The Other Side of the Fence

I have a habit of learning things the hard way. Through stubbornness, I successfully dug myself a large hole after the World 24 Hour Solo Championships in Canberra in 2013. Strangely enough, it turns out that it is a fruitless exercise to gainfully crank out the watts you think you should be producing while ignoring your body yelling at you, "Have a break!" none too subtly via a megaphone. Not to mention the coach. So, in 2014 I decided to listen more attentively to the instructions of both.

Those instructions included taking a decent chunk of time off the bike that could be filled with enriching experiences on the other side of the fence. So, I stepped aside from goals related to personal bests, podiums and pursuing world domination and instead sought the rewards associated with helping team mates survive their own races by riding with them, handing up bottles in feed zones, missioning out to remote places to cheer them on mid race and dishing out general advice about things I have learned (inevitably, the hard way).

It was a huge amount of fun. Surprising several hundred people with rowdy hollering* in the middle of the forest on their second ascent of Grinder during Taupo's Huka was only usurped by passing guys on Blue Mountains while riding one handed and pushing my team mate with the other during Tour de Whitemans. I'm not sure the phrase "chicked" does it justice if you get dropped on a climb by a chick who's pushing another chick.

The last couple of months have reassured me that there are plenty of people out there who get themselves into a right mess every weekend in the name of sport. Many of them I call friends. I guess you only need to change the parameters of those you surround yourself with to become one of the norm. MTB racers are definitely my clan.

I also realised that handing up bottles is not nearly as straightforward as I might once have imagined from the racer's cockpit. There are a myriad of challenges to negotiate including getting to the right place, getting there on time, getting to the next place on time before your rider, being able to identify your rider among a lot of other people who look remarkably similar, not missing your rider when they come through early, not panicking when they come through late, not to mention the brief interlude during which you try to both have a meaningful discussion about how the race is going with some gentle reminders about sticking to the pre-determined nutrition plan, which rapidly spirals down to nodding and grunting that is often misinterpreted as successful communication from either side. I have way more respect for my support crew as a result. That job ain't easy.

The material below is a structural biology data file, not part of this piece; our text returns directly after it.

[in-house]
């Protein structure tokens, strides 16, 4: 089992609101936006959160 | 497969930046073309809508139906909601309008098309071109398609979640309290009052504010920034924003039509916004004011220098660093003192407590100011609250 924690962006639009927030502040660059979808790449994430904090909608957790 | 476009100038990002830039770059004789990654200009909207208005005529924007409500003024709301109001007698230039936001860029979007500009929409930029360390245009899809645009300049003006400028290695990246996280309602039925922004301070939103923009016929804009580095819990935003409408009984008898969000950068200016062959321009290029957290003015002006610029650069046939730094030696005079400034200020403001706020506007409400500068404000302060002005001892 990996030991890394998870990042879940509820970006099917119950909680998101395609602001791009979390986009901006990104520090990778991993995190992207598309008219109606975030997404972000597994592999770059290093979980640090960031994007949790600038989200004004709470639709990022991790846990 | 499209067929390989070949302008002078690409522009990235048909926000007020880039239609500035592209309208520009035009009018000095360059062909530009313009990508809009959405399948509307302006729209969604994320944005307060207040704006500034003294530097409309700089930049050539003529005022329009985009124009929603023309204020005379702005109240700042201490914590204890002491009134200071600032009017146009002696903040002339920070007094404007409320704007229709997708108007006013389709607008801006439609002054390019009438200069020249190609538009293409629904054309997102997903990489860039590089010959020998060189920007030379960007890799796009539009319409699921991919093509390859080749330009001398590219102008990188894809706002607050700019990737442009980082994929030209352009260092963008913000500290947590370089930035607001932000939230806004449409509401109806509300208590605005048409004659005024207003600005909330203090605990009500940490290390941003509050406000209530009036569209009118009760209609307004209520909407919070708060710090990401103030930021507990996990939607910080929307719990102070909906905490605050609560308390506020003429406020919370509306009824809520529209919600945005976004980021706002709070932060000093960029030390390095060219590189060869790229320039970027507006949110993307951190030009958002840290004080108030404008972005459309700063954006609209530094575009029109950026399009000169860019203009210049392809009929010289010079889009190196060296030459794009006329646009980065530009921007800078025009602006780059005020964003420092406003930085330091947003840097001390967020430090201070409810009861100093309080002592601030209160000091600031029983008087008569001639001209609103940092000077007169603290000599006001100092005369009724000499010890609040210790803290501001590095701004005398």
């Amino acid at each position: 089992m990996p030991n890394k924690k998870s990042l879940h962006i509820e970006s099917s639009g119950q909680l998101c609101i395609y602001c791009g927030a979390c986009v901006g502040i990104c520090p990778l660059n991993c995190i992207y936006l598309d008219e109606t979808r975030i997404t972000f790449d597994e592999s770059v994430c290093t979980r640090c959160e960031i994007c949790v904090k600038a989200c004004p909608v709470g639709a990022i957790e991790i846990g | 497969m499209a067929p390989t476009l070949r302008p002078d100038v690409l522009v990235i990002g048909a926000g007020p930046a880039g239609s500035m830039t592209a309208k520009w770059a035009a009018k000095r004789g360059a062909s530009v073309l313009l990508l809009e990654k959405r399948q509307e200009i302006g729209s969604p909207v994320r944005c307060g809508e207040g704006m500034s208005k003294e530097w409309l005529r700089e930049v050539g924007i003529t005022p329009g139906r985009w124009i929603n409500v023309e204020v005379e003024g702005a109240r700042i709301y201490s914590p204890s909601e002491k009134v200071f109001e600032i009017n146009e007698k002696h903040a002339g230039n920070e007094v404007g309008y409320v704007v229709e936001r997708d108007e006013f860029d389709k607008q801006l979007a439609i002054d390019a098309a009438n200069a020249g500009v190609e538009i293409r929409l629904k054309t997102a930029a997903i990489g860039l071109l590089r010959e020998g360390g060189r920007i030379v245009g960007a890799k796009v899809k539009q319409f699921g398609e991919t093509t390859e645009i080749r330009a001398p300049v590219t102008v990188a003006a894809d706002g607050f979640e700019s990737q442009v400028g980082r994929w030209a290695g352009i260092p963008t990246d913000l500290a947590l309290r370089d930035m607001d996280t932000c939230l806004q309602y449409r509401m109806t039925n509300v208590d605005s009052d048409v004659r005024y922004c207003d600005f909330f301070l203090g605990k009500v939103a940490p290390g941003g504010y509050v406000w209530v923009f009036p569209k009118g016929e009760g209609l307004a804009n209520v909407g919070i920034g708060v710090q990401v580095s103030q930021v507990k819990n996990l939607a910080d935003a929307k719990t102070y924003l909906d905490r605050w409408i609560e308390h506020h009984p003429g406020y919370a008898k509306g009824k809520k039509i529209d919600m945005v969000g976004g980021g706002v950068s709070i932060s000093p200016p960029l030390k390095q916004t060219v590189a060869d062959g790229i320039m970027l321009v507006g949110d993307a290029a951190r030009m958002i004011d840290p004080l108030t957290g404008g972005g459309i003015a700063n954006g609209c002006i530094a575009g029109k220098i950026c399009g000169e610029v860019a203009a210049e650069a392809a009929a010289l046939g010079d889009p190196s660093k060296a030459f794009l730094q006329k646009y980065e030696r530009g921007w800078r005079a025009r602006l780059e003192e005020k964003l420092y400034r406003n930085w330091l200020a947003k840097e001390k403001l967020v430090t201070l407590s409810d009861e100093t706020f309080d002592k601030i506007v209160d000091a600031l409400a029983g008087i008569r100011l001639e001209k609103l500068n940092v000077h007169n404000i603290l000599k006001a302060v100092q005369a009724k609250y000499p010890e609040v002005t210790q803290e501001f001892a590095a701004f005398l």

Taking all those lessons on board and saddling up for 2015, I was super motivated to pretty much kick ass. Coach's carefully crafted summer racing programme looked to be the perfect preparation for badass form in February and March. A dash of road stage races combined with a soupcon of punchy cross-country events was the recipe for success. One thing I have learned over the last 3 years is that as soon as something looks perfect be prepared for something out of left field. Needless to say...

During a frivolous foray on some dusty trails while preparing for this weekend's NZ MTB Cup, I decided to take an unplanned inspection of the exit of a corner with an over-the-bars excursion and a super close up of the opposite bank. I remember thinking, "Arse!" while I watched my left hand change size then colour in the Emergency Department, while being distracted by a friend who joked that the reason I didn't "get the back end down" was because I didn't have enough bum to counterbalance it. The level of giggling only increased when the attending staff nurse informed us that the On-Call Plastic Surgeon was on her way. Butt implants. Heaven forbid.
An x-ray (confirming some broken pieces of bone in my left hand) later, I went from a perfect build up to being limited to a windtrainer in the garage in the middle of summer. Thank goodness for the well timed Christmas gift that keeps on giving (the whole Sufferfest collection) and even more timely reminders about what is and what is not possible from my coach.